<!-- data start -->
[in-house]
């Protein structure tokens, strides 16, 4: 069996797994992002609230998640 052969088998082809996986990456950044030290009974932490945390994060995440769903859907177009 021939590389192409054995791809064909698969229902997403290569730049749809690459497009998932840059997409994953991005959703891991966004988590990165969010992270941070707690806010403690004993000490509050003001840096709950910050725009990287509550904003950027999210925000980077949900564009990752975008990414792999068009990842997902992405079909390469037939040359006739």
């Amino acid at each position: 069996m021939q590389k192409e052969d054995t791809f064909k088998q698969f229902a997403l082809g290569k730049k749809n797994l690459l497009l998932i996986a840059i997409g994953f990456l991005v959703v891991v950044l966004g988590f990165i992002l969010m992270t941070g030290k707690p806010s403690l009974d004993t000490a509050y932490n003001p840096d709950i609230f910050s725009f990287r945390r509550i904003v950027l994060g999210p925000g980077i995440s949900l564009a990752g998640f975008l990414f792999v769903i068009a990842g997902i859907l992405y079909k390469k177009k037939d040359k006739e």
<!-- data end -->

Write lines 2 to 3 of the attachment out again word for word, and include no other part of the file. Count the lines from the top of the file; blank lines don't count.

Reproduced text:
């Protein structure tokens, strides 16, 4: 069996797994992002609230998640 052969088998082809996986990456950044030290009974932490945390994060995440769903859907177009 021939590389192409054995791809064909698969229902997403290569730049749809690459497009998932840059997409994953991005959703891991966004988590990165969010992270941070707690806010403690004993000490509050003001840096709950910050725009990287509550904003950027999210925000980077949900564009990752975008990414792999068009990842997902992405079909390469037939040359006739």
């Amino acid at each position: 069996m021939q590389k192409e052969d054995t791809f064909k088998q698969f229902a997403l082809g290569k730049k749809n797994l690459l497009l998932i996986a840059i997409g994953f990456l991005v959703v891991v950044l966004g988590f990165i992002l969010m992270t941070g030290k707690p806010s403690l009974d004993t000490a509050y932490n003001p840096d709950i609230f910050s725009f990287r945390r509550i904003v950027l994060g999210p925000g980077i995440s949900l564009a990752g998640f975008l990414f792999v769903i068009a990842g997902i859907l992405y079909k390469k177009k037939d040359k006739e």